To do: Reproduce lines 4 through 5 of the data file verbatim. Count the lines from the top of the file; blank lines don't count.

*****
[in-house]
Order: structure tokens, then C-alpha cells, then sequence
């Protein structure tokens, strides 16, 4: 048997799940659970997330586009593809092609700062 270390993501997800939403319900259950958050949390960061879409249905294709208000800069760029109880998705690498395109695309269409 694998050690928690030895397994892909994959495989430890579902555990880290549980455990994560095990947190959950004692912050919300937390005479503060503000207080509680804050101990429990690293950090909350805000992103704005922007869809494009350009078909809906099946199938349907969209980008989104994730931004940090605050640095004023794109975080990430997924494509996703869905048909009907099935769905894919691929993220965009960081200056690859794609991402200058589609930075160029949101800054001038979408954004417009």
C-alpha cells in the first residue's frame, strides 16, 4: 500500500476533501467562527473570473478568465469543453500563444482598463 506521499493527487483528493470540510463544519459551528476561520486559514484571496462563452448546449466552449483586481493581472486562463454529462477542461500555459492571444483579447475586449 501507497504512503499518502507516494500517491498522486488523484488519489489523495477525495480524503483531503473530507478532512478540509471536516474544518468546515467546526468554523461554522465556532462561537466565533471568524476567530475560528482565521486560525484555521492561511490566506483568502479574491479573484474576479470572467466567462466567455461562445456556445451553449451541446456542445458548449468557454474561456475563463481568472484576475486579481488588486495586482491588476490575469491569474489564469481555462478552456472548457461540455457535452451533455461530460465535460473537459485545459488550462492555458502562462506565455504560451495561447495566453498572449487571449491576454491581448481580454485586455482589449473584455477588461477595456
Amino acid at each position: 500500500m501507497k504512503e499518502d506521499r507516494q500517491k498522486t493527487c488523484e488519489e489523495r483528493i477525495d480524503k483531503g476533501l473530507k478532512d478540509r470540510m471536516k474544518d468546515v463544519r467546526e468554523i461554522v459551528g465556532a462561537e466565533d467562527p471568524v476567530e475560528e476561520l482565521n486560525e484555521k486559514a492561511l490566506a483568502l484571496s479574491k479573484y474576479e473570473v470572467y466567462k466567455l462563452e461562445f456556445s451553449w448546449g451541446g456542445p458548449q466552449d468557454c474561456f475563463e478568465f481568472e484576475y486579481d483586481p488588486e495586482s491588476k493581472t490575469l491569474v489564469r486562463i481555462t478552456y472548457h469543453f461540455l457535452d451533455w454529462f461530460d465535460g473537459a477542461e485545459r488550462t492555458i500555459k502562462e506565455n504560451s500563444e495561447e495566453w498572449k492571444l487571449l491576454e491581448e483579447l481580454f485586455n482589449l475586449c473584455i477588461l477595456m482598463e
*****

C-alpha cells in the first residue's frame, strides 16, 4: 500500500476533501467562527473570473478568465469543453500563444482598463 506521499493527487483528493470540510463544519459551528476561520486559514484571496462563452448546449466552449483586481493581472486562463454529462477542461500555459492571444483579447475586449 501507497504512503499518502507516494500517491498522486488523484488519489489523495477525495480524503483531503473530507478532512478540509471536516474544518468546515467546526468554523461554522465556532462561537466565533471568524476567530475560528482565521486560525484555521492561511490566506483568502479574491479573484474576479470572467466567462466567455461562445456556445451553449451541446456542445458548449468557454474561456475563463481568472484576475486579481488588486495586482491588476490575469491569474489564469481555462478552456472548457461540455457535452451533455461530460465535460473537459485545459488550462492555458502562462506565455504560451495561447495566453498572449487571449491576454491581448481580454485586455482589449473584455477588461477595456
Amino acid at each position: 500500500m501507497k504512503e499518502d506521499r507516494q500517491k498522486t493527487c488523484e488519489e489523495r483528493i477525495d480524503k483531503g476533501l473530507k478532512d478540509r470540510m471536516k474544518d468546515v463544519r467546526e468554523i461554522v459551528g465556532a462561537e466565533d467562527p471568524v476567530e475560528e476561520l482565521n486560525e484555521k486559514a492561511l490566506a483568502l484571496s479574491k479573484y474576479e473570473v470572467y466567462k466567455l462563452e461562445f456556445s451553449w448546449g451541446g456542445p458548449q466552449d468557454c474561456f475563463e478568465f481568472e484576475y486579481d483586481p488588486e495586482s491588476k493581472t490575469l491569474v489564469r486562463i481555462t478552456y472548457h469543453f461540455l457535452d451533455w454529462f461530460d465535460g473537459a477542461e485545459r488550462t492555458i500555459k502562462e506565455n504560451s500563444e495561447e495566453w498572449k492571444l487571449l491576454e491581448e483579447l481580454f485586455n482589449l475586449c473584455i477588461l477595456m482598463e